Stories influence people deeply, personally but also collectively. This influence is apparent when we think of ‘our’ stories, as both Chris Cotter and Timothy Stacey do in this interview, citing the influence of Lord of the Rings and Star Trek in their own personal understandings of morality. Both Lord of the Rings and Star Trek are easy choices to discuss the fiction-myth crossover, as storyworlds drawn from fantasy/science fiction genres that purposefully construct alternate universes populated by characters involved in multigenerational dramas that affect the social organization of those universes. This is a common strategy among work in the study of religion that addresses non-religion and secularism, arguing that as levels of church attendance and declared belief decrease people continue to engage in religion-like activities but by calling themselves a Jedi Knight rather than a Christian (for example). The implicit conclusion of much of this work seems to be how people are ‘still religious really’ while not going to church so much, while paying less attention to how such stories perpetuate and encode a whole host of assumptions derived from the cultures of the authors and readers simultaneously. Are they myths or retellings of myth? Lord of the Rings can be read as a retelling of the Jesus myth. And while such analyses, more common among fandoms than in academia, often rest upon formalist assumptions of mythical archetypes, it raises the question of what is being achieved by calling such stories ‘myth’.

While explicitly rejecting a definition of religion that centres belief, Stacey’s research proceeds from asking his interlocutors which stories motivate their commitment to activism, and then he calls these stories myth. If we allow that any story has the capacity for “agentive force”, what is left of his definition of myth? That myth involves “great” characters and events with moral implications for readers? We must also then consider that for many readers, discussions of morality are intrinsically connected to the category religion. Myth is, in vernacular definitions, religious stories. Myths tell of how worlds are built and what norms govern society and why.

Myths are also social and cultural, which is why anthropologist Claude Levi-Strauss argued that the content of myths is irrelevant, what is important is what the structure of myth tells us about the structure of society. If myths are social, then they pervade the imaginal worlds of persons in society whether or not those people are explicitly ‘religious’. But if myth is religious, why would they not be rejected by those who reject religion? And in fact, Stacey dodges this concern by focusing his analysis on those who are “subtly” religious rather than those who consciously reject religion. Yet what we are left with is an implicit argument that myth is stories that motivate beliefs and that beliefs form religion. So non-religious people have myth which form beliefs, and therefore are religious. We have squared the circle of secularism once again. It seems to be exceptionally hard to theorize religion without using Eurocentric, anglophone concepts of belief, myth, and so on.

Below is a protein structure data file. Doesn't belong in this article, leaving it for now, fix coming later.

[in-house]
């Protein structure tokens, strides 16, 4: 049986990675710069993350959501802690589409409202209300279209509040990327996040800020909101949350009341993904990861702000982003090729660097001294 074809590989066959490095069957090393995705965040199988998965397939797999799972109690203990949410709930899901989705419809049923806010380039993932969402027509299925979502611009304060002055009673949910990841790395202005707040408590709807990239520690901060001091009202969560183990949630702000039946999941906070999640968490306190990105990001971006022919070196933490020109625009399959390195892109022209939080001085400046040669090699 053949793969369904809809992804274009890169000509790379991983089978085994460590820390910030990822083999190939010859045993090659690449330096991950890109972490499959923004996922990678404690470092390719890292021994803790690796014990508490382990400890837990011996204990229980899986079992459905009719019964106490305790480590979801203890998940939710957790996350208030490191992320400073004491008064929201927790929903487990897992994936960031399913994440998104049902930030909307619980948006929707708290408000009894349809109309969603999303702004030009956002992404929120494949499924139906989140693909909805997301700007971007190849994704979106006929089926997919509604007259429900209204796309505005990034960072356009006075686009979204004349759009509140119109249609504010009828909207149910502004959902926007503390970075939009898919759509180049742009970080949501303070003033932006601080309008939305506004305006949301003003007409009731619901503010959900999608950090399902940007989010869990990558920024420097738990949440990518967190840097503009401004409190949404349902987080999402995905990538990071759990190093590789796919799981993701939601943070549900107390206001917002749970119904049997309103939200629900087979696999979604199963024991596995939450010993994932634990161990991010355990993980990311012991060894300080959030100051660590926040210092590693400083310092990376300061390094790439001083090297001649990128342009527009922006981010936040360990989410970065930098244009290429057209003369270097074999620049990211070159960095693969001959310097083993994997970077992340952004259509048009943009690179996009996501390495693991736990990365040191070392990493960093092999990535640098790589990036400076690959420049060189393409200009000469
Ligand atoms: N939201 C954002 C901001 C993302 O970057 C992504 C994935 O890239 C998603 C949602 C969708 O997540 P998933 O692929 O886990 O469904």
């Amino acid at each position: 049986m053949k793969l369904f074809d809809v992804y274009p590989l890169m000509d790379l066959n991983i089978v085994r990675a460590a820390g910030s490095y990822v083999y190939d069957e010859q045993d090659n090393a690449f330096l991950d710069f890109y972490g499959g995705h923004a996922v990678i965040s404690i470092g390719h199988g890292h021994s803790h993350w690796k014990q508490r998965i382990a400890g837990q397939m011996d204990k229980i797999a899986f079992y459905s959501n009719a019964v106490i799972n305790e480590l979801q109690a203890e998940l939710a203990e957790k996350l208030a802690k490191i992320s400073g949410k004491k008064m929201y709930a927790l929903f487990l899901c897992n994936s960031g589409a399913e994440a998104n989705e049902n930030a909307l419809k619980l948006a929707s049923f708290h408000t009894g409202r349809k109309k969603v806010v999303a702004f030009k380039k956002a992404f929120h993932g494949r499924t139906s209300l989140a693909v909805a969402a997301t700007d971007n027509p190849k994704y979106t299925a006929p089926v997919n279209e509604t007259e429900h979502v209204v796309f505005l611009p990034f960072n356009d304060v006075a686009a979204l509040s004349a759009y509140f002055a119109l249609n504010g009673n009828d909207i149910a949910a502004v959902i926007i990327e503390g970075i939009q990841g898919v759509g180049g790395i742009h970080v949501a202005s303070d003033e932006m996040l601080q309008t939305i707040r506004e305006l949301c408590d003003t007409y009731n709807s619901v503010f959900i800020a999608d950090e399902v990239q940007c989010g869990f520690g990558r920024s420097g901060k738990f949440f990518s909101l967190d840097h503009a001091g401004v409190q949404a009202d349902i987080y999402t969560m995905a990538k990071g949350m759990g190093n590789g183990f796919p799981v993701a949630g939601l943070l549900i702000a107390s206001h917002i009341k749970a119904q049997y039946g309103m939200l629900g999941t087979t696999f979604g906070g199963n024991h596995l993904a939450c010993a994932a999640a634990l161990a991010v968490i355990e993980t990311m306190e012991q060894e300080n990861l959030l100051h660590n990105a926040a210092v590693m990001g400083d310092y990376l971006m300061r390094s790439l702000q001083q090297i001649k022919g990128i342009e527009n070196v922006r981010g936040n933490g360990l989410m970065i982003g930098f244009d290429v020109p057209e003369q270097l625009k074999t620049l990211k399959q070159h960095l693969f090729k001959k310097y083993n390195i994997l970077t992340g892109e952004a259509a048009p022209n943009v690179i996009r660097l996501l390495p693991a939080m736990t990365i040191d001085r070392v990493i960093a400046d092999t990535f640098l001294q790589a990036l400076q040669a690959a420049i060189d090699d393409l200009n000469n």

Activists are driven by stories, an activity interpreted as myth-making. But the overall concern of Stacey’s work seems political: How to mobilize direct action? What motivates those who aim to create a movement to radically alter (or overthrow entirely) capitalism? If they are engaged in a political movement, capitalism neuters and neutralizes their challenge. By calling their stories myth, Stacey shifts environmental activism to a form of religious movement. Do movements need to be religious to be successful in changing the totalizing political-economic system of capitalism? Politics remains part of the system, whereas religion contains the possibility of change because its claims are explicitly world-altering.

Jesus Figure at the Leuven Climate March. Photography by Susannah Crockford.

How is a myth different from a story or narrative? The answer shifts dramatically with different disciplinary definitions and assumptions. When is a story ‘just’ a story and when does it acquire the status of a myth? Is Star Trek myth while Keeping Up With the Kardashians mere fiction? It is entirely plausible to read Kim Kardashian as a moral exemplar in the way Cotter and Stacey identify Captain Picard and Tolkien’s hobbits. Perhaps more provocatively, when is a complex, world-describing story called mythology as opposed to conspiracy theory? Through the deployment of these terms, some stories are validated and upheld, while others are dismissed and delegitimized. Which is to say, that calling the stories of activists a form of myth-making could be twisted to delegitimize what they are doing as ‘false’ and based on ‘myths’ of global warming and climate change. Stacey argues that categories from the study of religion can be used to build solidarity; they can equally be used to undermine it. Religion is the discourse in which alternative futures are imagined, and the moral justifications for those changes are made. Myths are the stories about how worlds change.